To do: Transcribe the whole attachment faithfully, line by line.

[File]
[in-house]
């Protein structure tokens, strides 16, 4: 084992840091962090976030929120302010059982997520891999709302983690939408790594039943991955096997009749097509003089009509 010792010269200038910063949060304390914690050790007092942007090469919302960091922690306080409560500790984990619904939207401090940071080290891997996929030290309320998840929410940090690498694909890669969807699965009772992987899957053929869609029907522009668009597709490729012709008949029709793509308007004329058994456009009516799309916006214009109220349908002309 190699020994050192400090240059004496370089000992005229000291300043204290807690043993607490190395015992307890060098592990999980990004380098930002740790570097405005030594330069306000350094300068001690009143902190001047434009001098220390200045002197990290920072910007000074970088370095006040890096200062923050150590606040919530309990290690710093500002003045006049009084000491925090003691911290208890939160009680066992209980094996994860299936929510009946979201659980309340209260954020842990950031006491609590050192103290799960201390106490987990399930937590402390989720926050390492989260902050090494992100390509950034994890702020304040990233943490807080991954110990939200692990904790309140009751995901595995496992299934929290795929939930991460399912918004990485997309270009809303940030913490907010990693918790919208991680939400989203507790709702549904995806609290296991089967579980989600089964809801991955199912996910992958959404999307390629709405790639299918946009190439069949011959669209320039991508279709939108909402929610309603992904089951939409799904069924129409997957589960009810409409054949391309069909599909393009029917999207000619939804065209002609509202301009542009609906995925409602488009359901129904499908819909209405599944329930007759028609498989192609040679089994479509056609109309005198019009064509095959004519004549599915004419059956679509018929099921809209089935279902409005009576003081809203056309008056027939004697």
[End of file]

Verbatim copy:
[in-house]
């Protein structure tokens, strides 16, 4: 084992840091962090976030929120302010059982997520891999709302983690939408790594039943991955096997009749097509003089009509 010792010269200038910063949060304390914690050790007092942007090469919302960091922690306080409560500790984990619904939207401090940071080290891997996929030290309320998840929410940090690498694909890669969807699965009772992987899957053929869609029907522009668009597709490729012709008949029709793509308007004329058994456009009516799309916006214009109220349908002309 190699020994050192400090240059004496370089000992005229000291300043204290807690043993607490190395015992307890060098592990999980990004380098930002740790570097405005030594330069306000350094300068001690009143902190001047434009001098220390200045002197990290920072910007000074970088370095006040890096200062923050150590606040919530309990290690710093500002003045006049009084000491925090003691911290208890939160009680066992209980094996994860299936929510009946979201659980309340209260954020842990950031006491609590050192103290799960201390106490987990399930937590402390989720926050390492989260902050090494992100390509950034994890702020304040990233943490807080991954110990939200692990904790309140009751995901595995496992299934929290795929939930991460399912918004990485997309270009809303940030913490907010990693918790919208991680939400989203507790709702549904995806609290296991089967579980989600089964809801991955199912996910992958959404999307390629709405790639299918946009190439069949011959669209320039991508279709939108909402929610309603992904089951939409799904069924129409997957589960009810409409054949391309069909599909393009029917999207000619939804065209002609509202301009542009609906995925409602488009359901129904499908819909209405599944329930007759028609498989192609040679089994479509056609109309005198019009064509095959004519004549599915004419059956679509018929099921809209089935279902409005009576003081809203056309008056027939004697």